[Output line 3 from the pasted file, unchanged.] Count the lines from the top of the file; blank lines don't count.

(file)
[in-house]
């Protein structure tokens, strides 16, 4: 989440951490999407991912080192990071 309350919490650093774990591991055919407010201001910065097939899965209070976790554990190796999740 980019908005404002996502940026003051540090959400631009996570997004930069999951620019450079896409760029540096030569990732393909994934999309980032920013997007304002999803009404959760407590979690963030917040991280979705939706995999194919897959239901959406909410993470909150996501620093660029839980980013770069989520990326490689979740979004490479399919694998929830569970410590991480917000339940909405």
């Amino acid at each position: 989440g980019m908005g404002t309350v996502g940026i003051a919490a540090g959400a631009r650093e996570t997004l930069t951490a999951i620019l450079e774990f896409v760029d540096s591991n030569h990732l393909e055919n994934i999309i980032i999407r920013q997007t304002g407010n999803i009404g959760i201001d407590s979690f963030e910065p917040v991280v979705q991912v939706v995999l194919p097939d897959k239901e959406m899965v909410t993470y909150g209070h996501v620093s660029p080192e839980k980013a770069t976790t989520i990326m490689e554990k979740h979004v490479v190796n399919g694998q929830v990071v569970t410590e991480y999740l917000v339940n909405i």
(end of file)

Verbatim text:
């Amino acid at each position: 989440g980019m908005g404002t309350v996502g940026i003051a919490a540090g959400a631009r650093e996570t997004l930069t951490a999951i620019l450079e774990f896409v760029d540096s591991n030569h990732l393909e055919n994934i999309i980032i999407r920013q997007t304002g407010n999803i009404g959760i201001d407590s979690f963030e910065p917040v991280v979705q991912v939706v995999l194919p097939d897959k239901e959406m899965v909410t993470y909150g209070h996501v620093s660029p080192e839980k980013a770069t976790t989520i990326m490689e554990k979740h979004v490479v190796n399919g694998q929830v990071v569970t410590e991480y999740l917000v339940n909405i």